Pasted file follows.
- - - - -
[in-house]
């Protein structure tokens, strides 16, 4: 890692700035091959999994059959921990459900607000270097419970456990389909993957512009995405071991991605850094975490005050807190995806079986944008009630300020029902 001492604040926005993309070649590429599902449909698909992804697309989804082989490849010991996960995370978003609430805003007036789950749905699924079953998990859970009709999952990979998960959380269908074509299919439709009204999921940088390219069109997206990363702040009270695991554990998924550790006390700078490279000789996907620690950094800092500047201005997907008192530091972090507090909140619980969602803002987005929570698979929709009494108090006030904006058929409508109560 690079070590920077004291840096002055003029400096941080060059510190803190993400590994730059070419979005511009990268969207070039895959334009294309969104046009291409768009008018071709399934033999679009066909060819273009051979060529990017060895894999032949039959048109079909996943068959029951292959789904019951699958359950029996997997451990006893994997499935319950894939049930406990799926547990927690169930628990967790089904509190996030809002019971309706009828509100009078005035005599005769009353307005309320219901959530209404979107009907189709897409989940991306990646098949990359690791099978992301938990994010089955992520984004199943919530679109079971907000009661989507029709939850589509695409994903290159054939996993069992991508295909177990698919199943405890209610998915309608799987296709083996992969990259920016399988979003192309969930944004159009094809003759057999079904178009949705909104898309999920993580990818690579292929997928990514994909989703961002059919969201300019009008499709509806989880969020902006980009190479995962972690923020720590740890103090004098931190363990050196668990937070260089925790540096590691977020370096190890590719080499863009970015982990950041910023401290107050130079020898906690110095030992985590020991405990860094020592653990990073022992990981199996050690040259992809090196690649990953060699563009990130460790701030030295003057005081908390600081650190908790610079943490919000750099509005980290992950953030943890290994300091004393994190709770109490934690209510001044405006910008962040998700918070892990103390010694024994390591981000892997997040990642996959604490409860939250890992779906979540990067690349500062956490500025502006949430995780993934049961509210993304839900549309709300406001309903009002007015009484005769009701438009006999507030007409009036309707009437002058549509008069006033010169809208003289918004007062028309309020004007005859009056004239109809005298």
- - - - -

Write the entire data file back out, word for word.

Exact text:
[in-house]
């Protein structure tokens, strides 16, 4: 890692700035091959999994059959921990459900607000270097419970456990389909993957512009995405071991991605850094975490005050807190995806079986944008009630300020029902 001492604040926005993309070649590429599902449909698909992804697309989804082989490849010991996960995370978003609430805003007036789950749905699924079953998990859970009709999952990979998960959380269908074509299919439709009204999921940088390219069109997206990363702040009270695991554990998924550790006390700078490279000789996907620690950094800092500047201005997907008192530091972090507090909140619980969602803002987005929570698979929709009494108090006030904006058929409508109560 690079070590920077004291840096002055003029400096941080060059510190803190993400590994730059070419979005511009990268969207070039895959334009294309969104046009291409768009008018071709399934033999679009066909060819273009051979060529990017060895894999032949039959048109079909996943068959029951292959789904019951699958359950029996997997451990006893994997499935319950894939049930406990799926547990927690169930628990967790089904509190996030809002019971309706009828509100009078005035005599005769009353307005309320219901959530209404979107009907189709897409989940991306990646098949990359690791099978992301938990994010089955992520984004199943919530679109079971907000009661989507029709939850589509695409994903290159054939996993069992991508295909177990698919199943405890209610998915309608799987296709083996992969990259920016399988979003192309969930944004159009094809003759057999079904178009949705909104898309999920993580990818690579292929997928990514994909989703961002059919969201300019009008499709509806989880969020902006980009190479995962972690923020720590740890103090004098931190363990050196668990937070260089925790540096590691977020370096190890590719080499863009970015982990950041910023401290107050130079020898906690110095030992985590020991405990860094020592653990990073022992990981199996050690040259992809090196690649990953060699563009990130460790701030030295003057005081908390600081650190908790610079943490919000750099509005980290992950953030943890290994300091004393994190709770109490934690209510001044405006910008962040998700918070892990103390010694024994390591981000892997997040990642996959604490409860939250890992779906979540990067690349500062956490500025502006949430995780993934049961509210993304839900549309709300406001309903009002007015009484005769009701438009006999507030007409009036309707009437002058549509008069006033010169809208003289918004007062028309309020004007005859009056004239109809005298």